The set-up of a platform(7), aiming at getting expertise and recommendations of stakeholders – including industry representatives and shippers, on the implementation of the Sulphur directive is crucial and the European paper industry can give a valuable contribution.

The EU Commission has adopted in October 2012 an ambitious Communication on Industrial Policy aimed at boosting the competitiveness and output of its manufacturing sector and have its share increased to 20 percent of GDP by 2020, up from 16 percent today.

In a context of severe economic recession, CEPI urges Member States and EU Commission to help identify pragmatic solutions and not penalise industrial sectors that depend heavily on maritime transport.

For more information, please contact Bernard Lombard, CEPI Competitiveness & Trade Director, at, Tel: +32 2 627 49 00



1 Directive 2012/33/EU of the European Parliament and of the Council of 21 November 2012 amending Council Directive 1999/32/EC as regards the sulphur content of marine fuels.
2 The Sulphur Emission Control Area includes the Baltic Sea, North Sea and English Channel, i.e. Finland, Sweden, Norway, the Baltic States, Poland, Germany, Denmark, the Netherlands, Belgium, and to some extent United Kingdom and France.
3 Institute of Shipping Economics and Logistics’ study “Die weitere Reduzierung des Schwefelgehalts in Schiffsbrennstoffen auf 0,1% in Nord- und Ostsee im Jahr 2015: Folgen für die Schifffahrt in diesem Fahrtgebiet“, September 2010.
4 “Marine fuel: Lowering sea transport emissions requires pragmatism and flexibility”, CEPI Nov. 2010.
5 Consequences of the EU Sulphur Directive, SWECO, October 2012.
6 Proposal for a Directive on the deployment of alternative fuels infrastructure, COM(2013) 18/2.
7 The European Commission proposed the set-up of the European Sustainable Shipping Forum.


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26 Mar.2013

Commission's proposal for a general data protection regulation-Position of the paper and print value chain

Our associations are part of the paper and print value chain - including paper manufacturing, paper converting, printing, postal services and direct marketing – and are committed to safeguarding the protection of personal data.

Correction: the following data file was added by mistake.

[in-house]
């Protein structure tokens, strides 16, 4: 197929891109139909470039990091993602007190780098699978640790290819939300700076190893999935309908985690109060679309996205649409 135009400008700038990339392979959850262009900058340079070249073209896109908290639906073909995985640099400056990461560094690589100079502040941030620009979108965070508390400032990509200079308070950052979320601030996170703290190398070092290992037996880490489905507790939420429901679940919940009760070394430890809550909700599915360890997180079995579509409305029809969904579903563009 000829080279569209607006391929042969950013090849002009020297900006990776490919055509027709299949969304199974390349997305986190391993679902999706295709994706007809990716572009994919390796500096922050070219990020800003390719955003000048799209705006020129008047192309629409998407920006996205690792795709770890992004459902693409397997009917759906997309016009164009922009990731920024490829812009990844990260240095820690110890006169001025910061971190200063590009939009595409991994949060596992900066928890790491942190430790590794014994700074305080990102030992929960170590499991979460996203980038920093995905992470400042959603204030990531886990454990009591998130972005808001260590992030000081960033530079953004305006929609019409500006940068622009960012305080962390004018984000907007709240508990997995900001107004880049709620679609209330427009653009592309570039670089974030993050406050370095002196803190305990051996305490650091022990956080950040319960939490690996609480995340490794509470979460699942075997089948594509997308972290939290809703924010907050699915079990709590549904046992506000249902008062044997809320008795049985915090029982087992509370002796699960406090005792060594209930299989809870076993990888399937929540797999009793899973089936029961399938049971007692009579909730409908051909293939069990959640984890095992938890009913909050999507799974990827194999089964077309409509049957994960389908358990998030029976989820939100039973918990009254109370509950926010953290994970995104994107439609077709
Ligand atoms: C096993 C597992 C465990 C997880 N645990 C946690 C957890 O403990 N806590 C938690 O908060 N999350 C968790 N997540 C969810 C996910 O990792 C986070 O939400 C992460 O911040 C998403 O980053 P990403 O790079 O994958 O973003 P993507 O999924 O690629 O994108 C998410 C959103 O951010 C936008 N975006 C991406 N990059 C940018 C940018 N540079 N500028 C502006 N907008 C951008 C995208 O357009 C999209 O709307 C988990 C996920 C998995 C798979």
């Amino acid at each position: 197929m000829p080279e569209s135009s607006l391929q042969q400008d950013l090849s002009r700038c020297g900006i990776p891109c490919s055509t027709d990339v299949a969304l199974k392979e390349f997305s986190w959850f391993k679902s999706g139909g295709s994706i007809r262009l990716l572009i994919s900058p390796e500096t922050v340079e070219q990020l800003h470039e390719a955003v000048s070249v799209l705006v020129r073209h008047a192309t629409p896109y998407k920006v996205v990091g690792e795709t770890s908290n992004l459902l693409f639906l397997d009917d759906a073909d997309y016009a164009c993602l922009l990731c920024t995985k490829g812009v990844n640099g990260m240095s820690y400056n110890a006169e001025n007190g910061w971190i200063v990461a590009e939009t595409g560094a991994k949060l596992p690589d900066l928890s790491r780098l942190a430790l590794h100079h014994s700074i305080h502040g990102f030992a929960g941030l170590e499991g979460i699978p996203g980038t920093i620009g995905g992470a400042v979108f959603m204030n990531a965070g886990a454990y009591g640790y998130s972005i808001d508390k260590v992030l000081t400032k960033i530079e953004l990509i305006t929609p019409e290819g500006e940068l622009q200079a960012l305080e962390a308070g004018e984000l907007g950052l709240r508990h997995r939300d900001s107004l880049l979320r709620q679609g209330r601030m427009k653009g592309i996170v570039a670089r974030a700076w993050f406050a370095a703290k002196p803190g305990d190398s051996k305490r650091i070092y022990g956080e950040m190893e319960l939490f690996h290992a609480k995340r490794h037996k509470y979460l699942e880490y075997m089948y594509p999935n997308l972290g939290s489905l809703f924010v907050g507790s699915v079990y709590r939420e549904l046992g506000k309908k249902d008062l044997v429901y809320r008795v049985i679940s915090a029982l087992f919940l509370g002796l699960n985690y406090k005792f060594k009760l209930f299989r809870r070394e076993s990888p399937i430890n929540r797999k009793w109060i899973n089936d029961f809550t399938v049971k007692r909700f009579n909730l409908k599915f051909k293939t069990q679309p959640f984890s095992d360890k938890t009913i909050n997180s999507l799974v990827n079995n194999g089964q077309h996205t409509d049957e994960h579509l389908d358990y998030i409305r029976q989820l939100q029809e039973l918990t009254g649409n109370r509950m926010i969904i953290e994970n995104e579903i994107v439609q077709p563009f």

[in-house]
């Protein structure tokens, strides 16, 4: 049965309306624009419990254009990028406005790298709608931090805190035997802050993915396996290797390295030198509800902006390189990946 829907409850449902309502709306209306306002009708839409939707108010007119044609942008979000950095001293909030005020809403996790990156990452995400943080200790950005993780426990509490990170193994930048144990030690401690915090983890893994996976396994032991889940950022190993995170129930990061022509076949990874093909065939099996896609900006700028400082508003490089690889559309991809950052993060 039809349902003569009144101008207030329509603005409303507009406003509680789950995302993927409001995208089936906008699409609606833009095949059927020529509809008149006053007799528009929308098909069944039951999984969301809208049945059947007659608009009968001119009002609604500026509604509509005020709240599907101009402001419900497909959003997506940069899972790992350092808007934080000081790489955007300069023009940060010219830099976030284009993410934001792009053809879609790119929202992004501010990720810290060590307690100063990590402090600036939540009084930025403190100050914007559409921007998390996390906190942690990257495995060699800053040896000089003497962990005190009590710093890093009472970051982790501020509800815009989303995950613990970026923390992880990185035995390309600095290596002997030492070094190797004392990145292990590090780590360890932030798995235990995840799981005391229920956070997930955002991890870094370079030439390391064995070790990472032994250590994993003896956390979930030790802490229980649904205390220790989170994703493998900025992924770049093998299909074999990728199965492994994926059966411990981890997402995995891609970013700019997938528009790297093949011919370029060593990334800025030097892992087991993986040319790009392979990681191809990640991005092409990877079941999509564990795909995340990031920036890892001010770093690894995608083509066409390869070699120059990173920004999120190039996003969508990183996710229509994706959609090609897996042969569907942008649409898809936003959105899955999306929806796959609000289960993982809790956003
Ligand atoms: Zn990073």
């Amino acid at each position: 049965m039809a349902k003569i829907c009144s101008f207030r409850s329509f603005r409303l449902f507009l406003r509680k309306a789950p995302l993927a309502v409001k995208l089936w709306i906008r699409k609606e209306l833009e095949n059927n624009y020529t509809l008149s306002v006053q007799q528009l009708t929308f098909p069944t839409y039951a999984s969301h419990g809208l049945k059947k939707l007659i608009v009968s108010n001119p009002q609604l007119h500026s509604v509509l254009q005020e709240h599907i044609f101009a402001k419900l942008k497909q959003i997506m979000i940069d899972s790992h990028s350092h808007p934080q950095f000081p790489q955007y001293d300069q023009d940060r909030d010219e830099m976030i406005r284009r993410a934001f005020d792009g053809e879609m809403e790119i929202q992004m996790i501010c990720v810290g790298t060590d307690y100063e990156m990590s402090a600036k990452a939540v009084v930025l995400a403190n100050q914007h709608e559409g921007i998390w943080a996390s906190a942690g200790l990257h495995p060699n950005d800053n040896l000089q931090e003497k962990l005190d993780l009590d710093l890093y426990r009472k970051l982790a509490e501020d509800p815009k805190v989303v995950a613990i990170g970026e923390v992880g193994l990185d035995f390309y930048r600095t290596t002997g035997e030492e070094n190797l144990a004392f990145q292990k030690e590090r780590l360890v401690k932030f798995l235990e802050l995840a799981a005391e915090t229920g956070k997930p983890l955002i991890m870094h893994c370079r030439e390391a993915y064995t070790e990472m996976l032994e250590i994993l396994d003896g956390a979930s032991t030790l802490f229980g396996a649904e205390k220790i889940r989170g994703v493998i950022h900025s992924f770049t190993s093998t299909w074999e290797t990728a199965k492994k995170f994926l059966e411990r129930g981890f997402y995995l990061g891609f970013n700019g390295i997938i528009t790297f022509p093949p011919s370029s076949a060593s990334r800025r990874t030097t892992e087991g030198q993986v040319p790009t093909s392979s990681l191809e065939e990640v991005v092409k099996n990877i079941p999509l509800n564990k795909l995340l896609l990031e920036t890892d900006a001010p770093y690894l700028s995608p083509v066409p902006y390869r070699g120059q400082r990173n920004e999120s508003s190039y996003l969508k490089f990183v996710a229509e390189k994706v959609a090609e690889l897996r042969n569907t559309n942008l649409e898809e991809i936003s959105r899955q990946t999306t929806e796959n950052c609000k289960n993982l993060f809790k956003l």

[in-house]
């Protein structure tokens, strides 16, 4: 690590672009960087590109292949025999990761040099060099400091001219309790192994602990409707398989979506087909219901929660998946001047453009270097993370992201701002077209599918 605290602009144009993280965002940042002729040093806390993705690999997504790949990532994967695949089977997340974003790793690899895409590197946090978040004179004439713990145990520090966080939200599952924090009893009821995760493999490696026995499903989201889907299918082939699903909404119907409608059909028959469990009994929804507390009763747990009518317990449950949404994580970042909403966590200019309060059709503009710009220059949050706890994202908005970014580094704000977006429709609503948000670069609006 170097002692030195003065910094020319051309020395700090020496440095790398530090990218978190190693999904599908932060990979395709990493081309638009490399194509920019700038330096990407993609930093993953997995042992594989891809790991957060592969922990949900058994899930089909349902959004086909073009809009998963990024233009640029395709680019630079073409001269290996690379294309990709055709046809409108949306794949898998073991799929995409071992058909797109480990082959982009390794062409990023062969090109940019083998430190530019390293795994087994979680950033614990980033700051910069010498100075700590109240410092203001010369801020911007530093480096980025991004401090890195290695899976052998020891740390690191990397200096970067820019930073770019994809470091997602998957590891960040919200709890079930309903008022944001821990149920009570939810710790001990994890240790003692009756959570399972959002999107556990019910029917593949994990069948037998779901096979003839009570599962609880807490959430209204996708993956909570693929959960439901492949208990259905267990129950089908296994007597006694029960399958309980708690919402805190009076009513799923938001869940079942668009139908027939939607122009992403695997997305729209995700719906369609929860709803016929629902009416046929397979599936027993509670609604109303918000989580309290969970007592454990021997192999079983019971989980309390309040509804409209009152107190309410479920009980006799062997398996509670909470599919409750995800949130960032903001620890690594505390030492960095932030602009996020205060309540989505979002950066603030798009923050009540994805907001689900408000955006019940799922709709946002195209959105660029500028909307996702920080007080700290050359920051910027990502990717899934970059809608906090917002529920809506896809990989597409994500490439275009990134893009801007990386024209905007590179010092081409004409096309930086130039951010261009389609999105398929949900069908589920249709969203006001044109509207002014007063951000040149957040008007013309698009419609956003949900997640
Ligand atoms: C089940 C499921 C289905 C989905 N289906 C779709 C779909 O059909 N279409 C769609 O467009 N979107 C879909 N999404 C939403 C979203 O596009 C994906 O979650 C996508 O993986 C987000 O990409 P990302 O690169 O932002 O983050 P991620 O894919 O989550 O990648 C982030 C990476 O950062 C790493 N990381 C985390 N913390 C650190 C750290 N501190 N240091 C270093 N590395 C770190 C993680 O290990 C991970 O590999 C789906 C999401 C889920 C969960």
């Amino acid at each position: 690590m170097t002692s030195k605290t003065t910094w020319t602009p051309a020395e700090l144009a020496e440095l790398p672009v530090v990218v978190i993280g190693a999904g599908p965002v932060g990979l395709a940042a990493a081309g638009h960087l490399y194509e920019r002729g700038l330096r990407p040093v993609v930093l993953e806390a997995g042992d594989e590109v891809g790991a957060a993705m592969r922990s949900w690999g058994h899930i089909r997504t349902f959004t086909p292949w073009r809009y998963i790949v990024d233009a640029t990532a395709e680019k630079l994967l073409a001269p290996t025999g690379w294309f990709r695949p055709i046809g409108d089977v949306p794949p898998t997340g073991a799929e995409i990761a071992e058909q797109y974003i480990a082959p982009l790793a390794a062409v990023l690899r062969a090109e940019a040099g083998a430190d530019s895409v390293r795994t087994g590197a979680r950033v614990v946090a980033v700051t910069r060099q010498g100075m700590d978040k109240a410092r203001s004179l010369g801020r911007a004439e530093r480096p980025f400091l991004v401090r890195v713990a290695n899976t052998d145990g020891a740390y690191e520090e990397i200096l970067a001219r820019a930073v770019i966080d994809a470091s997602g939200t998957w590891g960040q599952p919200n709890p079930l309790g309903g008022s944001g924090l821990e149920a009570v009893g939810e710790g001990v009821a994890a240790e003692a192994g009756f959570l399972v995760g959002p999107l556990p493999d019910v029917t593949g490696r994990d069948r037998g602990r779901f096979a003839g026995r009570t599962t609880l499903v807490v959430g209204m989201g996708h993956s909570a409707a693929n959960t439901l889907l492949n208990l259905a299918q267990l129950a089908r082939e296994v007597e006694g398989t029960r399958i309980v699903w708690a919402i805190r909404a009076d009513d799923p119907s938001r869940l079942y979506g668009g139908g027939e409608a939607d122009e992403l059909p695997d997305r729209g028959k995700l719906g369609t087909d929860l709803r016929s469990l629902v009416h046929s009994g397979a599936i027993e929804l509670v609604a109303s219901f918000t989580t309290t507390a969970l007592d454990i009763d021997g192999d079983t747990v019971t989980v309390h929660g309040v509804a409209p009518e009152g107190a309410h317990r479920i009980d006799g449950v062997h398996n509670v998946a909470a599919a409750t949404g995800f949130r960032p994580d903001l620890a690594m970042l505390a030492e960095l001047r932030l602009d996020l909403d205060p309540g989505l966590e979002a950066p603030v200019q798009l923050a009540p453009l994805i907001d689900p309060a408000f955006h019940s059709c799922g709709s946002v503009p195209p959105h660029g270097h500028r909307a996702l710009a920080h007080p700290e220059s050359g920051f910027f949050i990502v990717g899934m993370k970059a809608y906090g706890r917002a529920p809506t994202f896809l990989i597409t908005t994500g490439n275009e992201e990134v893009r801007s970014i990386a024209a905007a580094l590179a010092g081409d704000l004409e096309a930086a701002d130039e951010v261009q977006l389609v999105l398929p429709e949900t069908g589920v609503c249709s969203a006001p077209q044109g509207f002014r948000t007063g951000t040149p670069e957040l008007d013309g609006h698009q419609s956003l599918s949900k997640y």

We acknowledge that recent globalisation trends and technology developments create the need for a review of the existing legal framework, i.e. Directive 95/46/EC on Data Protection, to ensure the privacy of personal data of European citizens. In this context, we welcome the Commission’s proposal for a general data protection Regulation as published on 25 January 2012.

The European strategy for growth and competitiveness emphasises the need for the development of the single European market with free movement of goods, services, labour and capital. With data being an integral part of this process, the ability to use and move data within the European Union must be considered as an essential requirement of a revised legislation. A balance needs to be found between consumer protection requirements and businesses’ development needs.

The review of the existing framework is primarily aimed at tackling the growing development of online technology. However, in doing so, the risk is to destabilise the more ‘traditional’ side of the communication industry, which is not being questioned for its ability to protect personal data.
As members of the paper and print value chain, we herewith wish to address some aspects of the proposed Regulation affecting postal direct mail.

“Legitimate interest” and “right to object”

We welcome the Commission’s proposal acknowledging the “legitimate interests” of the controller to process data (article 6) and retaining the “right to object” for data subjects at any time of the processing of personal data (article 19). And we strongly support the application of the latter to postal direct mail purposes (article 19.2) as it ensures the safeguarding of the efficient legal framework, which has been in place for nearly two decades and which has been complemented with self-regulatory initiatives from the business community.

In order to safeguard the efficient legal framework applicable to the postal direct mail, it is crucial that the “legitimate interest” of the controller to process data is being maintained and the “right to object” is not being replaced by a “prior consent” approach.

Measures based on profiling

Article 20 of the proposed Regulation relates to the activities of profiling. We are surprised to see that companies’ legitimate interest for doing profiling is not recognised in the draft legislation.

Profiling allows for the identification of categories of individuals (not for the identification of individuals), thereby ensuring that companies target the right audience with relevant information. Without profiling, the postal direct mail business will effectively become a doorto- door mail drop service. This is not in the interest of consumers, nor of companies, who would have to support unnecessary costs.

While profiling has indeed become more complex with the advent of OBA, (online behavioural advertising), the Commission must not ignore traditional profiling activities that remain valid today. Banning all profiling activities would seriously hamper businesses’ capacity to advertise, via postal direct mail, products and services to the relevant customer, thus limiting offers on the market and preventing customers from having a choice and getting the best out of the internal market.

Consequently we are of the opinion that the companies’ legitimate interest for doing profiling should be recognised as proposed in the Recommendation CM/Rec(2010)13 of the Committee of Ministers to member states on the protection of individuals with regard to automatic processing of personal data in the context of profiling.

CEPI – Confederation of European Paper Industries –
FEDMA – Federation of European Direct and Interactive Marketing –
FEPE – European Envelope Manufacturers Association –
INTERGRAF – European Federation of Print and Digital Communication –
Paper Chain Forum –
POSTEUROP – European Postal Operators –